Syracuse's Independent Redistricting Commission Takes Shape, Prepares To Set Example For Others
The first eight members of Syracuse’s independent redistricting commission are preparing to take the next step in the citizen-led process to re-draw council district lines. They already have one meeting behind them, and they’ll hold a second meeting next week to begin to round out the commission.
City Auditor Nader Maroun is overseeing the creation of the commission as required by the enabling legislation. He says it seems fitting.
"I was involved in setting term limits back when I was on the council in the mid-80s. This is a natural evolution for me."
He says the city received more than 100 applicants for 15 slots, 67 of whom were qualified. The initial eight names were chosen randomly two weeks ago, and he says they come from diverse backgrounds.
"The group is very committed and excited about doing the work. In fact, some of them had done a lot of research in advance. I'm very encouraged and optimistic that they understand their role."
They’ll be meeting on Monday to begin the process of choosing the remaining seven members. They must be in place by July 31st. Syracuse is believed to be the largest city east of the Mississippi to be embarking on a citizen-led effort to redraw district lines. Maroun says they can set an example for cities nationwide…or even here at home.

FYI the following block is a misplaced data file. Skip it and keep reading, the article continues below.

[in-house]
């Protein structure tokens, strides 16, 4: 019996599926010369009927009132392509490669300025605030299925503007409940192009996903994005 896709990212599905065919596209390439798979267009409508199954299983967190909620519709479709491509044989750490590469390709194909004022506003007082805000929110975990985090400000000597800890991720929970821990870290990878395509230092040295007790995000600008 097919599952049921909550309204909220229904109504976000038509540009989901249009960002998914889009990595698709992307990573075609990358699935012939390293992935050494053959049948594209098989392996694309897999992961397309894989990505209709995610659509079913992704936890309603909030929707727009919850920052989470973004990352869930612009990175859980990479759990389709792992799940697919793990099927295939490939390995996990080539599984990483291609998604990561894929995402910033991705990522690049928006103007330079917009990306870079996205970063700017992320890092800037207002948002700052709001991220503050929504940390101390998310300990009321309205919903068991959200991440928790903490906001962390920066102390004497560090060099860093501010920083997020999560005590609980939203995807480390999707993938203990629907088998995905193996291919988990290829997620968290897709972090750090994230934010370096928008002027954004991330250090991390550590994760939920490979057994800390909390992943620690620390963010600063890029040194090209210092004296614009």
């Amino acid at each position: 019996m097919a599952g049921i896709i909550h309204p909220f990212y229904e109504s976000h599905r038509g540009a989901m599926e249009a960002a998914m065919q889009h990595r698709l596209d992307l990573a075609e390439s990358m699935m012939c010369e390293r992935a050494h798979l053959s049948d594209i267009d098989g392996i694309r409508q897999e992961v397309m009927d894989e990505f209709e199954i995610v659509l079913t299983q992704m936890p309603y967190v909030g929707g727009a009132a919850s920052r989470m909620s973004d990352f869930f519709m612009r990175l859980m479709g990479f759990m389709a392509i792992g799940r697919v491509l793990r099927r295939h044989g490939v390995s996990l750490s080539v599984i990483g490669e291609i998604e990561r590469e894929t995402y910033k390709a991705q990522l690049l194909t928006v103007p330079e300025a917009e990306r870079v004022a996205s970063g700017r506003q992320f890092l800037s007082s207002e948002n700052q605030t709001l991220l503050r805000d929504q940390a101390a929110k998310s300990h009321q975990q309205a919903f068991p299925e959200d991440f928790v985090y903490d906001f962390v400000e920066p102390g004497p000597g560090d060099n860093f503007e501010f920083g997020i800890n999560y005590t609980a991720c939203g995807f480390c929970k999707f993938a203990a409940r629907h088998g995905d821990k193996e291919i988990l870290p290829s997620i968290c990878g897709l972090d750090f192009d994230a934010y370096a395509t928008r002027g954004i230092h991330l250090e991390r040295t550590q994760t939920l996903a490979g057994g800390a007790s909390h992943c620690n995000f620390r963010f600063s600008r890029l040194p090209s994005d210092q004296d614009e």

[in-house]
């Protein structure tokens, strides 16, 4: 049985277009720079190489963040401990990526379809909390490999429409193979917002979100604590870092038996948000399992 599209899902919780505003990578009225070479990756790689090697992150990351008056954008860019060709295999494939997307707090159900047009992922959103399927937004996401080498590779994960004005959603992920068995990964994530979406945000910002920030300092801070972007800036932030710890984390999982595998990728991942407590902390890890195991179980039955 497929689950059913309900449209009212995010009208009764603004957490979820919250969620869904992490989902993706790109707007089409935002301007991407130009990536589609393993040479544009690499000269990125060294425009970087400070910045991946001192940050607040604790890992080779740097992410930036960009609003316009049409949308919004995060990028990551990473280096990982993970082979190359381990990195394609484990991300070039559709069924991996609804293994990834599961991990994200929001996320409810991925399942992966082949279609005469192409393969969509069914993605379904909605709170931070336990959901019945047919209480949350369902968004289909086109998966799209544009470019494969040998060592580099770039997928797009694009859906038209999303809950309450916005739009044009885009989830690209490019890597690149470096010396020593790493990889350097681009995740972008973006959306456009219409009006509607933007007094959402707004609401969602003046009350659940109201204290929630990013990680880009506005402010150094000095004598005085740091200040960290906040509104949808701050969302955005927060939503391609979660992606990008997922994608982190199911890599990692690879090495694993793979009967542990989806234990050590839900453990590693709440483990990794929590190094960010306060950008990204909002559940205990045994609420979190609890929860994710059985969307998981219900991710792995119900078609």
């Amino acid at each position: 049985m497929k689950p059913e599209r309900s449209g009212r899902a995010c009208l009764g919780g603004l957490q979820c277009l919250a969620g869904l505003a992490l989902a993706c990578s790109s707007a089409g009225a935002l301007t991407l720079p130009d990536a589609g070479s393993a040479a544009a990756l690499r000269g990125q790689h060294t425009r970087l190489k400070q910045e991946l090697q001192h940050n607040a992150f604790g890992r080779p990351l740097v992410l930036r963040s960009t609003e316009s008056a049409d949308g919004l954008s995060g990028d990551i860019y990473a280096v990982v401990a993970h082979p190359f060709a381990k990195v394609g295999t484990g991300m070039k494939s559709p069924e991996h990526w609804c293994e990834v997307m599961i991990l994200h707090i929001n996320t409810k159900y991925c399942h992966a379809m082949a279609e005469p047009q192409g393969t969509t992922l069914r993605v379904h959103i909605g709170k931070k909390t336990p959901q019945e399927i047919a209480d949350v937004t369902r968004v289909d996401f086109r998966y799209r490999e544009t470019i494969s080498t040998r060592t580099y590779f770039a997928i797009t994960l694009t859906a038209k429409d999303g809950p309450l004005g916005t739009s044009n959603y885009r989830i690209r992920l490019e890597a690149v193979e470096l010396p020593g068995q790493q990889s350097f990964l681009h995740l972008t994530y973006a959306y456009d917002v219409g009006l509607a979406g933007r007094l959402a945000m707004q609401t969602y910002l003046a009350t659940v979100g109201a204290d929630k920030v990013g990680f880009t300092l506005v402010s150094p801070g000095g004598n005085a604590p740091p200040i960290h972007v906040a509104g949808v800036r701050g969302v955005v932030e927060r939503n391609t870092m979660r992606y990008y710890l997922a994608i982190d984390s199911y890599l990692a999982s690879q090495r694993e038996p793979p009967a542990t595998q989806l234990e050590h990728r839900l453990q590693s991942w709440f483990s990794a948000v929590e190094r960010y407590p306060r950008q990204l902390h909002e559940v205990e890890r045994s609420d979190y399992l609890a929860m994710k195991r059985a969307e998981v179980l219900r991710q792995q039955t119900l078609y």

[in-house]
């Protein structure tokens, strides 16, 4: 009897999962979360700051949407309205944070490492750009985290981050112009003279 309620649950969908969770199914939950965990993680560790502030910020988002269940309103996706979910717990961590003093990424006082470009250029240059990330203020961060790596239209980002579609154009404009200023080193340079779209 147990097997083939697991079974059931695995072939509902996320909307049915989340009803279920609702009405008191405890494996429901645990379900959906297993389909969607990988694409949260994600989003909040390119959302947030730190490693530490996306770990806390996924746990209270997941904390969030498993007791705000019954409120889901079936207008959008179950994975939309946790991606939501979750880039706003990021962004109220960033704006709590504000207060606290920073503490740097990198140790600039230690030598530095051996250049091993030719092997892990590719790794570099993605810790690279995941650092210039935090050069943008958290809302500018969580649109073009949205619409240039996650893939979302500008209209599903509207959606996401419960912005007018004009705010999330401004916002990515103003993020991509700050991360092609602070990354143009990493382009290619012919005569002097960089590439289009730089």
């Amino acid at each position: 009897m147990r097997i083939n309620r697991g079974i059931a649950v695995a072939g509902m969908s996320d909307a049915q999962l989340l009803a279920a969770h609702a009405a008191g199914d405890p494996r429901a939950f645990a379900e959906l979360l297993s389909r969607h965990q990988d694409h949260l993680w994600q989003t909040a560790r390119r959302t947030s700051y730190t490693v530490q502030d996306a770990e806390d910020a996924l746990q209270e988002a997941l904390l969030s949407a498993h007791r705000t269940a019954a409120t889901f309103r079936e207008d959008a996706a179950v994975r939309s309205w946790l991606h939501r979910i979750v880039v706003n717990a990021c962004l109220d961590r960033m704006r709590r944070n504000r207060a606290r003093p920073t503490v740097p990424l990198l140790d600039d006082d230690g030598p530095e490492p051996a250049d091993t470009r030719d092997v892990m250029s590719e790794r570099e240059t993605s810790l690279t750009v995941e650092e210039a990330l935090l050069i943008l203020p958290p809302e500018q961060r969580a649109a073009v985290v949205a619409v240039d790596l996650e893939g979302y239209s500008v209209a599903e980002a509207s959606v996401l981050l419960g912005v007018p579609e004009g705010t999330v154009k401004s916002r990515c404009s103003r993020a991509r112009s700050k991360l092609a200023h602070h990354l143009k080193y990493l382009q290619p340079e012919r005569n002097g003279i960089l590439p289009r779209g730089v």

"I said to the group, 'you have an opportunity to be a leader.' Let the City of Syracuse be a leader, and show that it's not threatening, its a good process, and the citizenry is involved. Hopefully it'll be a catalyst for the county legislature to undertake the same procedure."
Onondaga County considered, then rejected a similar independent effort to redraw legislative district lines. Proponents say the idea behind a citizen-led commission is to take politics out of the process and not let lawmakers gerrymander districts to essentially choose their voters. Once the city commission is seated, Maroun says the members will study best practices of other cities before holding public hearings through the fall to gather input for a redistricting plan. A draft is expected early next year, which will be followed by more public comment. Common councilors are supposed to approve the final plan by May 1st. It’ll take effect for the 2023 elections.